A common misconception with photography is that the camera should only be used for important or scheduled events, such as planned photography outings, vacations, holidays, or important family functions.
In reality I believe the camera should be used in these situations, as well as in everyday life to interpret the things we see around us. Each of us has different circumstances and a unique daily life experience to be told.
By using a camera to explore our lives on a day-to-day basis we can learn more about common experiences and capture the good and bad around us. The camera in effect becomes a tool and a means of understanding our lives and our environment.
The Convenient Inspiration Project not only stems from the importance of using our camera on a daily basis, but it also stems from the need to practice photography and do the 10,000 hours of work necessary to become proficient with the tool of the trade – the camera.
This 10,000-hour need to master a skill is well documented by the author Malcolm Gladwell in his classic book The Outliers, as well as by many artists.
Another benefit to photographing close at hand subjects is to maintain a sharper photographic vision and be able to get into the zone of making images easily. It is all too easy in our day-to-day lives to become numb to what’s around us.
Familiarity breeds a thought pattern that labels things and prevents us from exploring what’s familiar and interesting. It’s easy to believe that the day-to-day subjects close at hand are uninteresting and lack excitement. In reality however, this is far from the truth.
We, our minds, are conditioned to turn off the familiar, not to visually explore what is the normal. Have you ever noticed when you come back home after a lengthy vacation that your home looks different? You see your home in a different way.
By forcing ourselves to explore with our cameras the ‘normal’ or daily events, we become better at seeing and composing interesting images. Looking hard at the familiar can reveal shapes and patterns that can be well organized in the camera’s frame. We notice the natural light and how it illuminates these subjects, as well as how changing light alters and highlights the subjects.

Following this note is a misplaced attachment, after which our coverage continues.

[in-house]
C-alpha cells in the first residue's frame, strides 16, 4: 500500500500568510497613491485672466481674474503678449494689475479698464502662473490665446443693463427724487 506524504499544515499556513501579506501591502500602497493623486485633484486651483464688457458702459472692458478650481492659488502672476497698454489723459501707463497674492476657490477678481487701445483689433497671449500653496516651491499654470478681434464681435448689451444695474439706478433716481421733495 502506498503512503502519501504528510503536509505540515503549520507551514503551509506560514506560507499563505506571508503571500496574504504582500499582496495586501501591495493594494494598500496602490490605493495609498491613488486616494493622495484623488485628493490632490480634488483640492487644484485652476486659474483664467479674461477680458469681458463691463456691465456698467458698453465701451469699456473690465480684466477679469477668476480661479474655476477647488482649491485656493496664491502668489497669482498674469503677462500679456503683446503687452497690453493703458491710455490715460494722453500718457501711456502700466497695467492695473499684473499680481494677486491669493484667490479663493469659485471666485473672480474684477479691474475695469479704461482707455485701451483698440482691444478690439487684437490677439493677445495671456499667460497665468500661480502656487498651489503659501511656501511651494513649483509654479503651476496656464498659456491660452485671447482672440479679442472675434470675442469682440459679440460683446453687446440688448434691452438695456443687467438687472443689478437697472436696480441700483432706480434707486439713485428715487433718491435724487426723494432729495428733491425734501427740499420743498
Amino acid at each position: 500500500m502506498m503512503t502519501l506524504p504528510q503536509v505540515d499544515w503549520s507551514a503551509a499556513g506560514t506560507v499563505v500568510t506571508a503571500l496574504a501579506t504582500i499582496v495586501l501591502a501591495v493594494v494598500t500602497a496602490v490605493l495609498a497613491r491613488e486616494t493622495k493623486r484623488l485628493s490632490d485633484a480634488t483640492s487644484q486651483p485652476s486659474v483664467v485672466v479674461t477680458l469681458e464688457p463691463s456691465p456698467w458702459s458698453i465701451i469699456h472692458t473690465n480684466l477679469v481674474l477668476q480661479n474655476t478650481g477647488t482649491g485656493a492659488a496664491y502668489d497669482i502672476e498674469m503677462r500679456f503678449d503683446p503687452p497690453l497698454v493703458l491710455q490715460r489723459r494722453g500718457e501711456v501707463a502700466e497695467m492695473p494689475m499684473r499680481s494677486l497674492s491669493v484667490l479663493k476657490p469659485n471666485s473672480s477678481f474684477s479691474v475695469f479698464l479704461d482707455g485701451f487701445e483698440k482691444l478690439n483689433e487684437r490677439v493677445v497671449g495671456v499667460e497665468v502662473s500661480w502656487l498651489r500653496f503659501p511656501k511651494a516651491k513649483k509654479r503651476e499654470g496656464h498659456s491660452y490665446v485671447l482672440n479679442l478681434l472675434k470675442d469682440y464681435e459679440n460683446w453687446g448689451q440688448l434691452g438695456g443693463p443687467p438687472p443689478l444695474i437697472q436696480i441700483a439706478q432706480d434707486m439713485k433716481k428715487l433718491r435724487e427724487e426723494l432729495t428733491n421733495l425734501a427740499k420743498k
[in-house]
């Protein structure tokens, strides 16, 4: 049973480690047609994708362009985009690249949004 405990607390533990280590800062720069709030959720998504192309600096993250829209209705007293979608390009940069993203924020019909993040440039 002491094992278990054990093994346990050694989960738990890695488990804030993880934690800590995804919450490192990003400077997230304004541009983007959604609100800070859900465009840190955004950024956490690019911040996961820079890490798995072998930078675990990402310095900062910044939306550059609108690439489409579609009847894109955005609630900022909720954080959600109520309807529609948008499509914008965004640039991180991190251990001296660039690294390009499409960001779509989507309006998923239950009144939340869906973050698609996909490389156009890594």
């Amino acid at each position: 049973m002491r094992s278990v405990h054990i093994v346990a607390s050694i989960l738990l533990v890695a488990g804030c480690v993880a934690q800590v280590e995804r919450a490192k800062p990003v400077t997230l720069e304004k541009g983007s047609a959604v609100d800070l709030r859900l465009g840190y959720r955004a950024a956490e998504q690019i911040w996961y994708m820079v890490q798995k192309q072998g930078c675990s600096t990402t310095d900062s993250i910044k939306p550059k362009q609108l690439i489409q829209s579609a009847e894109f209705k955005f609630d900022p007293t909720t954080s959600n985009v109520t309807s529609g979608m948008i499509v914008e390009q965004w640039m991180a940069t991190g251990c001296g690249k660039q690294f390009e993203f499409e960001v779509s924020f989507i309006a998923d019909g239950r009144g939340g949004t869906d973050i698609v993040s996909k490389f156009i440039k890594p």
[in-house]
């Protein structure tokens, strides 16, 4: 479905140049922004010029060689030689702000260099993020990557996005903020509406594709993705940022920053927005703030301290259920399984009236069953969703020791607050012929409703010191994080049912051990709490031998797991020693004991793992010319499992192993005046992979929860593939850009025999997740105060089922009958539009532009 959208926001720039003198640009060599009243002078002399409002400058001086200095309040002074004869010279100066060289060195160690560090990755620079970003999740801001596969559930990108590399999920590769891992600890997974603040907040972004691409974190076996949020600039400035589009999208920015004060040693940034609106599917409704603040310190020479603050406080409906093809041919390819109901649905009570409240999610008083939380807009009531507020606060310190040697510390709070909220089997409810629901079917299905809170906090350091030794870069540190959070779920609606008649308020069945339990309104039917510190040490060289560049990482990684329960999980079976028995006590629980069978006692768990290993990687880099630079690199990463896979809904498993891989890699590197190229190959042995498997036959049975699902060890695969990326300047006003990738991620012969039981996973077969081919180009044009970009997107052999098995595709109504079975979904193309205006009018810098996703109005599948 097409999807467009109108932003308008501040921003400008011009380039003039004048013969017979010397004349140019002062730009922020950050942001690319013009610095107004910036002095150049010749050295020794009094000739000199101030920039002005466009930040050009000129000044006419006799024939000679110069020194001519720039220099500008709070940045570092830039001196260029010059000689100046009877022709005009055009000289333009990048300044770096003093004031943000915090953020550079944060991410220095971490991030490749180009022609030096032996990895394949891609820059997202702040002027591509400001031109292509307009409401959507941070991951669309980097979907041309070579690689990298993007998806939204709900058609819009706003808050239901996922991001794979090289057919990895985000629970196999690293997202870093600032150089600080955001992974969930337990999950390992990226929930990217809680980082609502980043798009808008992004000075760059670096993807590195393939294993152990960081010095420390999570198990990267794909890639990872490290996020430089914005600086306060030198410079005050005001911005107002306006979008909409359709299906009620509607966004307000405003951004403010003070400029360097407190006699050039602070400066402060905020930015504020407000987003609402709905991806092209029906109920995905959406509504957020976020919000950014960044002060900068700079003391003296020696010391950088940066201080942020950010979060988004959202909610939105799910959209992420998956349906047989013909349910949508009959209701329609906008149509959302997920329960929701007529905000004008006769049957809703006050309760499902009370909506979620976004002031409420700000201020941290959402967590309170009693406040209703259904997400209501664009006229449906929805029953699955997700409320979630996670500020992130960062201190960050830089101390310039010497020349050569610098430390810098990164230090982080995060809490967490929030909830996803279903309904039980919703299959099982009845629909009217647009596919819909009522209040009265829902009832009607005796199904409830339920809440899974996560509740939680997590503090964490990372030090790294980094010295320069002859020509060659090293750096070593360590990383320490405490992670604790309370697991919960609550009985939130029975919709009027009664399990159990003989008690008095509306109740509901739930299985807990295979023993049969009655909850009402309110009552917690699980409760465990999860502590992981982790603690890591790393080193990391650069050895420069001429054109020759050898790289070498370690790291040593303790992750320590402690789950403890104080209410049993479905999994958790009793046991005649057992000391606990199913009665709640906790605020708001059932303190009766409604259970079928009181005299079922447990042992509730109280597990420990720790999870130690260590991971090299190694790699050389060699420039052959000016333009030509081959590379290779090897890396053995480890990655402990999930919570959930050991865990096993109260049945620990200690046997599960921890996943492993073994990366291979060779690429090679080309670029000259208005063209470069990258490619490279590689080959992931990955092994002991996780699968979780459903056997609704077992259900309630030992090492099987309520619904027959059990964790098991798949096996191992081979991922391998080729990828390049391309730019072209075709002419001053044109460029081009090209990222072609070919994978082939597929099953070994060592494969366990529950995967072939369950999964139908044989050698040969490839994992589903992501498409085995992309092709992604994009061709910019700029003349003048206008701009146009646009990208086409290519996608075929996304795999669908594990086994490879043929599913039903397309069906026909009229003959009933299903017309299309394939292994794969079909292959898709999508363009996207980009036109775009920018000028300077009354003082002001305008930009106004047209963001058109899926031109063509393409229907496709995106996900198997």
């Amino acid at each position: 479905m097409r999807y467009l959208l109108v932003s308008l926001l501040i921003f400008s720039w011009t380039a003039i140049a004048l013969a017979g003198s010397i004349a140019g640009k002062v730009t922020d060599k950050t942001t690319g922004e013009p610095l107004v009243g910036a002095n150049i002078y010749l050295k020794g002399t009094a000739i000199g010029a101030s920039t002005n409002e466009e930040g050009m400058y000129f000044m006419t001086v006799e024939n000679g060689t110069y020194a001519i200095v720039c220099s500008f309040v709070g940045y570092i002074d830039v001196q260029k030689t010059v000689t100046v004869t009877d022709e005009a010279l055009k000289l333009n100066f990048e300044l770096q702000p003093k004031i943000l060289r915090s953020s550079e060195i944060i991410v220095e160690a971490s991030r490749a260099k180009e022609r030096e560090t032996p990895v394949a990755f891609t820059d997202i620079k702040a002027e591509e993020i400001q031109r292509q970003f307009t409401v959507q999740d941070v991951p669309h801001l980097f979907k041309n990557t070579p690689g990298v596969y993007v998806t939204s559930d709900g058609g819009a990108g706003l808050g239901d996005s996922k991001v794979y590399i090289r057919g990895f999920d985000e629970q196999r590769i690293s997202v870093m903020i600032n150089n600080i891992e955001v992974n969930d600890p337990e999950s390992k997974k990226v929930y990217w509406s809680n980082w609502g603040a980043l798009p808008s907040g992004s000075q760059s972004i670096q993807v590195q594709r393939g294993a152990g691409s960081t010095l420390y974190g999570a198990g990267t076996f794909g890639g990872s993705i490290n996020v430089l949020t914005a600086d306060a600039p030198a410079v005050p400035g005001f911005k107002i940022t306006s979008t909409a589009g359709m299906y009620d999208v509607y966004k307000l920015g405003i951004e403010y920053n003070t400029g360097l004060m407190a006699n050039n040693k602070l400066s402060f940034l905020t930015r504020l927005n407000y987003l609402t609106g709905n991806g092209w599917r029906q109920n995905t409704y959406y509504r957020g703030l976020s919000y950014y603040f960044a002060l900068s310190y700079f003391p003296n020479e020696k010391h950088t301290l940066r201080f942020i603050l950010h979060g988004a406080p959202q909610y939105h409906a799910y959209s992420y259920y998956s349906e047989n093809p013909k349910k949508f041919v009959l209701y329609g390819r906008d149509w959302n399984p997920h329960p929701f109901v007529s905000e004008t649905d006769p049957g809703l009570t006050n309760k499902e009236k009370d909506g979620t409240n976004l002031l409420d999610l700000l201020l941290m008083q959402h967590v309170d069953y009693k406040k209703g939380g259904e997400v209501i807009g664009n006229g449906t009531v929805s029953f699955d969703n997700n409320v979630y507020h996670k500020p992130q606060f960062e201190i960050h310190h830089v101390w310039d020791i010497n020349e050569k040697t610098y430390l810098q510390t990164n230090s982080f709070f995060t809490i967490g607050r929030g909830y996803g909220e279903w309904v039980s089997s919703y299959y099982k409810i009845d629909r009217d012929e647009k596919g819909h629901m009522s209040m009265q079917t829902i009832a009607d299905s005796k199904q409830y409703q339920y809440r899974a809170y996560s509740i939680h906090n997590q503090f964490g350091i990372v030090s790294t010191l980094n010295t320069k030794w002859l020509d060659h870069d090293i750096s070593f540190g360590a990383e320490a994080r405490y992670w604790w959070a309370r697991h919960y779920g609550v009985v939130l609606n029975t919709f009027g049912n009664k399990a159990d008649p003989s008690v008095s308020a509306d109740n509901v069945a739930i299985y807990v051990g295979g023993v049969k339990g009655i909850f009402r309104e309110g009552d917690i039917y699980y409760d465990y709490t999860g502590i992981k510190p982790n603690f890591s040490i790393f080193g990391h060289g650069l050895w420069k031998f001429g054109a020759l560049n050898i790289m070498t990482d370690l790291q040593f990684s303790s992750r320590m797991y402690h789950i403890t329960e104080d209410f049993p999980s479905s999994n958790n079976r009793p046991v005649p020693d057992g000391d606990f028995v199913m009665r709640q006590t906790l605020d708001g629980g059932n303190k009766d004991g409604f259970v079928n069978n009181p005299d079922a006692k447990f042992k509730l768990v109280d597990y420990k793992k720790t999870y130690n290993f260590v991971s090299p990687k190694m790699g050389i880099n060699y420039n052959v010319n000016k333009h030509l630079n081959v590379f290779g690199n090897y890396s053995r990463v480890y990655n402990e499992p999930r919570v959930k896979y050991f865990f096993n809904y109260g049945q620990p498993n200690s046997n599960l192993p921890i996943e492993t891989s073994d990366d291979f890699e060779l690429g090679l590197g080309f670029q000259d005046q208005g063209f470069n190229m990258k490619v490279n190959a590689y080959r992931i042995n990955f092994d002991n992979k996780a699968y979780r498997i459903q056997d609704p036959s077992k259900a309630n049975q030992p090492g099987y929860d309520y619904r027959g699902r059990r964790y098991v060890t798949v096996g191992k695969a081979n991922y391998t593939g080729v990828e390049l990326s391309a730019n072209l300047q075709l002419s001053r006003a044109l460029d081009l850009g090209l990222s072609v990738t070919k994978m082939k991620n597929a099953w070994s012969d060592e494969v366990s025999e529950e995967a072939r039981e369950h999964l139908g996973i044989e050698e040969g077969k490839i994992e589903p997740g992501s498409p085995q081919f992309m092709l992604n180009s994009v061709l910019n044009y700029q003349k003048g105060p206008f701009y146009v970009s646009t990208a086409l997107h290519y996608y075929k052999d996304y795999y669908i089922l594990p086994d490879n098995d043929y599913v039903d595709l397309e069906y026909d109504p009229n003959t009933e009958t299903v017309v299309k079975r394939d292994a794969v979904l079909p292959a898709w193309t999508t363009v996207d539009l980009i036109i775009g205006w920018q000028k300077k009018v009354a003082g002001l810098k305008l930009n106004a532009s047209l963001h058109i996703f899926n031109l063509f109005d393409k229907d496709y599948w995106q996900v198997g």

Becoming good at observation and noticing good light is extremely beneficial for a photographer and their creativity level will rise.
If we only use our camera to photograph the places we travel too infrequently or on dedicated photography trips, then we become visually stale and out of practice. We become unfamiliar with working subjects and finding the best angles.
We lose the ability to see the best our subjects have to offer. Not only do you need to carry out 10,000 hours of making images to achieve success, but also we need to keep our photographic vision sharp. By photographing daily, or frequently, the subjects around you, your vision and eyes will stay sharper.
You will be more likely to make outstanding images during those special vacation locations and during holidays and family functions.
By no means am I alone in this view. Many and most of the big names in photography agree on the need to photograph frequently. This advice is by no means then unique or different. I simple wish to emphasize how important this has been in my development as a photographer.
The images in this project are a few successes in the thousands of images taken close to home. Don’t expect to make wonderful images initially in this exercise, as it takes time to break through the labels and create good and meaningful images.
Freeman Patterson, one of my favorite and most accomplished Canadian photographers, believed in this process and is well understood with his quote.
“Observing things without naming or labeling them is fundamental to all visual art. Labeling, which is seeing with words, interferes with pure observation – with seeing things as they are. Observe items in terms of colors, tones and shapes. Realism and imagination must merge in a clear vision of objects.” – Freeman Patterson
Create a Convenient Inspiration Project for Yourself
In My Backyard represents my travels through my backyard or in close proximity to my home.
In my case the backyard is open farm fields, barn and fencerow forests, surrounding my home in the country. Yes, it is true that I am fortunate to have a big backyard with lots of subject matter, but with frequent walks and visits it too can become the ordinary.
The only real constraint of this project is close proximity and it can be applied in anyone’s direct community and their backyard. We all have life and subject matter near our homes, whether we live in a downtown area, a suburb or in the country. Photographing in this environment practices the principals of working visually and daily.
Being in close proximity and convenience of your backyard, allows easy access with our camera. In My Backyard is a visual documentation of what is close at hand near my home. This project is ongoing and never ending as is my curiosity towards life.
Each season brings new dimensions to old subject matter and the trick is to force yourself into seeing what is familiar around you in new and exciting ways. In doing this we take a sharper eye into the field wherever we photograph.
So grab your camera each and every day, enjoy the process of seeing and creating wonderful images, and start your own self-assigned, In My Backyard project.